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Strait of Hormuz is now Temporary Extended Risk Zone, good news for sailors

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Christian Fernsby |
Strait of Hormuz
World   Strait of Hormuz

Following the incidents in the Gulf of Oman, and specifically the Strait of Hormuz, over the past 12 weeks, the International Bargaining Forum (IBF) this morning designated the Straits as a Temporary Extended Risk Zone.

Topics: Strait of Hormuz

This means that seafarers who are subject to an attack in the zone, are entitled to a bonus and doubled death and disability compensation.

This follows a period of discussions by the IBF’s Warlike Operations Areas Committee over the past weeks, who have been closely monitoring the situation and the risk to shipping.

Speaking at the conclusion of the talks, the Joint Negotiating Group’s (JNG) Chairman Capt.

Koichi Akamine said, “These discussions were never going to be easy.

After the initial attacks in the Gulf of Oman in May and June, one may feel the need to act quickly to designate a risk area.

However, it is important in such events to step back and assess the real threat to shipping and the most appropriate measures to take.

The JNG is confident that it has now introduced a designation which properly addresses concerns by seafarers transiting the Straits.”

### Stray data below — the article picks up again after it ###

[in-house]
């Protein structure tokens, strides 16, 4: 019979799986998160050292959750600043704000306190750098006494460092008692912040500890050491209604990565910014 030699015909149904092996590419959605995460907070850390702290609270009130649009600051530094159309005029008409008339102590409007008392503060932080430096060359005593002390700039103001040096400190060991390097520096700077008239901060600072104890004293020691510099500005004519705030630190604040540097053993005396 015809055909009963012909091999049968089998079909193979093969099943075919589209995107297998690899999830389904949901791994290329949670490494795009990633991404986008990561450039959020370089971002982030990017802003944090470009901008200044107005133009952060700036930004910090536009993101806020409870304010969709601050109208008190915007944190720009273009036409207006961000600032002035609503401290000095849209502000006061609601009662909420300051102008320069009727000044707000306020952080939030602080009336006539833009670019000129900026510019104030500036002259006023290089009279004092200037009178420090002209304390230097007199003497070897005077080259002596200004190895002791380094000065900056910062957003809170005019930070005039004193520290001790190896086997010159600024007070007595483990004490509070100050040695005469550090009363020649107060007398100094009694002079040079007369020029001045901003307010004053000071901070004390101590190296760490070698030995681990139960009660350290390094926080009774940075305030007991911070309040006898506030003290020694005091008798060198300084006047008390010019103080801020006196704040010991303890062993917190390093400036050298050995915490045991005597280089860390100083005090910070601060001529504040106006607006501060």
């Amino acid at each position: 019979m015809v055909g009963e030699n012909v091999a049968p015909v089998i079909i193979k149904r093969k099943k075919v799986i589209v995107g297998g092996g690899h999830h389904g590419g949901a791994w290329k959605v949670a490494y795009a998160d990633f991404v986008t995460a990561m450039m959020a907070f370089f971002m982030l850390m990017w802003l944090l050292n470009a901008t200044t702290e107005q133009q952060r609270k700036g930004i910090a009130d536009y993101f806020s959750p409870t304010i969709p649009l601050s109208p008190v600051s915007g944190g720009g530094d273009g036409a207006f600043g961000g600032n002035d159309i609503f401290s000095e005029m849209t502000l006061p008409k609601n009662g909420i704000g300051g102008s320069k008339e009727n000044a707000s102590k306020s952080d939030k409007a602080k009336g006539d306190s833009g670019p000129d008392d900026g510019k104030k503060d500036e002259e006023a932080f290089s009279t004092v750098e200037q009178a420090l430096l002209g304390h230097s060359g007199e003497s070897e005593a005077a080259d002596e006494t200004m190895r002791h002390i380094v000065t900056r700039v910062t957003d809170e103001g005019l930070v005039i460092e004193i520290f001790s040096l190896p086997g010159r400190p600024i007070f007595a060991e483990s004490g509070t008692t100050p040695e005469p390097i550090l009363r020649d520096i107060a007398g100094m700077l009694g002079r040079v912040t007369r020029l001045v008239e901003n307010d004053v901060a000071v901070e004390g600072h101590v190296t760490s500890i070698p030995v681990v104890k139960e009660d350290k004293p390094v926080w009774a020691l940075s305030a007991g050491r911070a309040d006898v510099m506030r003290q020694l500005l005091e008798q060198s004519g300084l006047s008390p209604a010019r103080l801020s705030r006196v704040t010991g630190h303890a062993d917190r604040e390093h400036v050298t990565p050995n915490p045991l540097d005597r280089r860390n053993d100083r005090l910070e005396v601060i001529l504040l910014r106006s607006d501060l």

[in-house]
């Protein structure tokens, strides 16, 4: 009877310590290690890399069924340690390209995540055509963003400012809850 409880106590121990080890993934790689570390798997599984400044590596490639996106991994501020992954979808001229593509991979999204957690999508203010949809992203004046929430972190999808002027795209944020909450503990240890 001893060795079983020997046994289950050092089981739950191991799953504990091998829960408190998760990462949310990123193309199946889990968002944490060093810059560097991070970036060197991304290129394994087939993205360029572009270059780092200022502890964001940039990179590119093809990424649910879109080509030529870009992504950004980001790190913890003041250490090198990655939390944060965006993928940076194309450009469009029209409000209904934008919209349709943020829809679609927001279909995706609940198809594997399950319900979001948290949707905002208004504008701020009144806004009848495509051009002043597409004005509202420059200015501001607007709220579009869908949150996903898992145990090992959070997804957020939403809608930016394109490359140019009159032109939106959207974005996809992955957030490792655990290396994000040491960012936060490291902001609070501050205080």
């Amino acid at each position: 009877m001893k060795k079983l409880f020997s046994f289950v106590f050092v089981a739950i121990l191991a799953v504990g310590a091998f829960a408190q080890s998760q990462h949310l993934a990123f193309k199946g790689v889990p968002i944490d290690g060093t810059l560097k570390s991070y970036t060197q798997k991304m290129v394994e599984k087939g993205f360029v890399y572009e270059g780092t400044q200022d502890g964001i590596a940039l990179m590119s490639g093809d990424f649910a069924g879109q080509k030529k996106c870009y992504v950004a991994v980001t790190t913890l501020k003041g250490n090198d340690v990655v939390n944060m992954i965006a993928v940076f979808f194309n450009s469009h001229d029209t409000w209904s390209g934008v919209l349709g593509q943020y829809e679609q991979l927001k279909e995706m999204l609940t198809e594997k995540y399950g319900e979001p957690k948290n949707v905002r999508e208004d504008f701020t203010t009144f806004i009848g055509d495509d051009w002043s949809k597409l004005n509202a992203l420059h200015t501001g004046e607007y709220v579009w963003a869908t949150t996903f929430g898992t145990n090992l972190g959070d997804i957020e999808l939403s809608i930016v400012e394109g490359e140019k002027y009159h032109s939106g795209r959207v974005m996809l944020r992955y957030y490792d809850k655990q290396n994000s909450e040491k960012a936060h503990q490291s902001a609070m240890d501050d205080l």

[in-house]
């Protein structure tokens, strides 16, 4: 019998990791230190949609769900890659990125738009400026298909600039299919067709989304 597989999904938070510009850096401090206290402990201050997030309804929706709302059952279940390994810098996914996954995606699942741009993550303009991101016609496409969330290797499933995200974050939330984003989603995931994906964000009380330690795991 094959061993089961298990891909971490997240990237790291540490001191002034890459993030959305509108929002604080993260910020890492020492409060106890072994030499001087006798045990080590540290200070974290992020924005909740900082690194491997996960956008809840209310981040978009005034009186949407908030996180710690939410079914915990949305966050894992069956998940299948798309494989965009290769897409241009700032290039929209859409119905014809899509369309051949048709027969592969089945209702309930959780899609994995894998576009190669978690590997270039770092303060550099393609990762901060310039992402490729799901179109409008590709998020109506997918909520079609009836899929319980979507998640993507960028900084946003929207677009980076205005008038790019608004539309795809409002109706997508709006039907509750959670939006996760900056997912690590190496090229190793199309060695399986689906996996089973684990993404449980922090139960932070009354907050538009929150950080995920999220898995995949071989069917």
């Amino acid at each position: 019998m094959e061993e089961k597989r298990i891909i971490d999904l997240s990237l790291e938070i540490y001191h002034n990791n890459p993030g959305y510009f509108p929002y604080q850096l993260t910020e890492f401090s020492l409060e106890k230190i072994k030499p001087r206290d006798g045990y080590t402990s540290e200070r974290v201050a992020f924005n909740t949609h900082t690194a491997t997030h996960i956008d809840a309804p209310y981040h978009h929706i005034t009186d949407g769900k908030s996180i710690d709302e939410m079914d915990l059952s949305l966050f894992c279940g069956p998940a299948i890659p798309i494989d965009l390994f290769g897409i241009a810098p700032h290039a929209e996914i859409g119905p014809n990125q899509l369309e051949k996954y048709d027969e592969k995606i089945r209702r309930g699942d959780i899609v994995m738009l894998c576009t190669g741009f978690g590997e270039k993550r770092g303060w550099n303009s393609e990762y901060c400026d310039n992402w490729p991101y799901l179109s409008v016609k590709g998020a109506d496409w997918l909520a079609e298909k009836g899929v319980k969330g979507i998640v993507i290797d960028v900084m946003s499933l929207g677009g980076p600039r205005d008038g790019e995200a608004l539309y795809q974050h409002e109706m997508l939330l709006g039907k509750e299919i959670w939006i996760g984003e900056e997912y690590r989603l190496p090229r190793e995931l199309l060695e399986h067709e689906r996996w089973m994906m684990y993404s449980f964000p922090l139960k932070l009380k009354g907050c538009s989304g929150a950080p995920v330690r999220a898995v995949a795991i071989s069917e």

The IMEC Chairman Capt. Belal Ahmed added, “The Strait of Hormuz is a key shipping route, not just for the oil tankers in the forefront of current media focus, but also, for example, container ships on transit to Jebel Ali and beyond.

As an employers’ association, it was important for us to reassure seafarers who may be at additional risk in the area.

We would urge the responsible parties to expedite the release of the held seafarers.”

The ITF Seafarers’ Section Chair David Heindel said, “These are trying times for the industry and seafarers in particular, who are simply trying to provide income for their families.

While this is a sensitive political issue and today has only affected tankers and potentially British flagged vessels, it was our desire that the IBF show leadership and move quickly to reflect the concerns of the seafarers transiting this region.

“I am pleased that our partners have responded positively to our request to reflect the potential risks that exist for all ships and all seafarers transiting the Strait of Hormuz at this time.” Heindel added.

"We continue to call for calm in the area and the release of the crew.”

The new Extended Risk Zone is defined by the following coordinates but excludes three nautical miles off the main coastlines of the United Arab Emirates, Oman and Iran:

On the West: A line joining Ra's-e Dastakan (26°33'N – 55°17'E) in Iran, southward to Jaztal Hamra lighthouse (25°44'N – 55°48'E), in the United Arab Emirates (the common limit with the Persian Gulf).

On the East: A line joining Ra's Līmah (25°57'N – 56°28'E), in Oman, eastward to Ra's al Kūh (25°48'N – 57°18'E), in Iran (the common limit with the Arabian Sea).


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